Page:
Profile of James Robinson Johnston
James Robinson Johnston
James Robinson Johnston was born in Halifax, Nova Scotia, in 1876. He was the son of William Johnston and the grandson of the Reverend James Thomas, a hat store proprietor.
After attending the Albro Street School, Maynard Street Separate School and the Halifax Academy, he enrolled at Dalhousie University at the age of 16. He received his Bachelor of Letters degree in 1896 and his Bachelor of Laws degree in 1898, becoming the first member of Nova Scotia's Black community to graduate in law, and to graduate from a university.
In 1901, on the death of his mentor, Thomas Bulmer, Johnston took over his practice and soon soon became well known as a military lawyer. He was also successful as a criminal lawyer.
During the course of his career he was described by the Halifax Herald as a "good lawyer," a "pre-eminent citizen" and an "ornament" to the Bar of Nova Scotia.
James Robinston Johnston gained prominence in local politics, often being in frequent demand as a speaker for the Conservative Party, and was also a member of the Masonic Order, the Independent Order of Odd Fellows and the Wilberforce Lodge.
Affectionately known simply as "Lawyer Johnston", he served his church, the Cornwallis Street United Baptist Church, long and well, as clerk and Sunday school superintendent. He was an organizer of the Baptist Youth Provincial Union and served as its president. From 1906 to 1915, he was also clerk of the African United Baptist Association.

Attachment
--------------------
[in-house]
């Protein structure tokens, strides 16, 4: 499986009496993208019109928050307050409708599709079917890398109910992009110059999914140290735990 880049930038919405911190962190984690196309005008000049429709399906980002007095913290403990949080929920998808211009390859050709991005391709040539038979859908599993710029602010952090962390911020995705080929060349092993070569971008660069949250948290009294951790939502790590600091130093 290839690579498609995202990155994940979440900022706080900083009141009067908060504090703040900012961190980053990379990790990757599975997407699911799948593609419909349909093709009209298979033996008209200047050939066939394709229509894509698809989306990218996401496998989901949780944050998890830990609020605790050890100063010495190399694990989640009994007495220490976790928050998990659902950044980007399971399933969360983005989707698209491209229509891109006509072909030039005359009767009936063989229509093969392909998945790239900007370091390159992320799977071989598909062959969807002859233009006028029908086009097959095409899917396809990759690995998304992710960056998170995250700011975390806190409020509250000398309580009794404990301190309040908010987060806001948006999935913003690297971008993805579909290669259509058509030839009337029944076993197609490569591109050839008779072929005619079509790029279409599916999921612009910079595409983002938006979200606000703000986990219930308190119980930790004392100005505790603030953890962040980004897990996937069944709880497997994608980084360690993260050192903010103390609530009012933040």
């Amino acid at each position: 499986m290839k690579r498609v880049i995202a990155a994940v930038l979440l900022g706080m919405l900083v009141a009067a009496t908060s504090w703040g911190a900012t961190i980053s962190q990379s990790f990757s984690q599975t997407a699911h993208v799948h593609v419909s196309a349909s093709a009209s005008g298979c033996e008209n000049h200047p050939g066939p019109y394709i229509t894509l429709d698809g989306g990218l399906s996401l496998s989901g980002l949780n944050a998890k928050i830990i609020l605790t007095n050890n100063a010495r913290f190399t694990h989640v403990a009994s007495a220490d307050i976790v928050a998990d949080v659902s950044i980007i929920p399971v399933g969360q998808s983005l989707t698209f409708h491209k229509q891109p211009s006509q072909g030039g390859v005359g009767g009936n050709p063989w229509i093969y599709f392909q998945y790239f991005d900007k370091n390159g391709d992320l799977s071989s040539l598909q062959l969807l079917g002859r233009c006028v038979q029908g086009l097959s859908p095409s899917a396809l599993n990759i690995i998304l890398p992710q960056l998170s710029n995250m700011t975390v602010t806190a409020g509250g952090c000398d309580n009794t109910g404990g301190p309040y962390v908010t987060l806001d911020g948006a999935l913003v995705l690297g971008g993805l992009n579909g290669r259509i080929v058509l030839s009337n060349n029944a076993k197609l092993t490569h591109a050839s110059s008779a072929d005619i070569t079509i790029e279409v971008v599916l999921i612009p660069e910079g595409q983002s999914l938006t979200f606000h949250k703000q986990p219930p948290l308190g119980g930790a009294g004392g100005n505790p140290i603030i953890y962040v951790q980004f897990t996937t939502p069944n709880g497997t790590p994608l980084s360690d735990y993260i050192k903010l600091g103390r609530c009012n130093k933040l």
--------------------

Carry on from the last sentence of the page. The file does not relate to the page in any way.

In 1908, Lawyer Johnston proposed the establishment of a preparatory Agricultural and Industrial School to educate Black young people. This proved to be the forerunner of the Nova Scotia Home for Colored Children, an institution for the care of neglected and orphaned Black children.
Revered by his friends and colleagues, and highly regarded as a lawyer and gentleman, Lawyer Johnston was known to be a man of his word.
He died an untimely death on March 3, 1915, at the age of 39. According to reports of the day, his funeral was attended by "an enormous crowd" and the streets between his church and Camp Hill Cemetery were lined with people paying their last respects to a popular and respected citizen.
Dalhousie University has established an Endowed Chair in his name, the James Robinson Johnston Chair in Black Canadian Studies, dedicated to the study of Black Canadian perspectives, history, culture and contributions.
©Copyright 2001 James Robinston Chair in Black Canadian Studies. All rights reserved.
Last Updated: April 3, 2002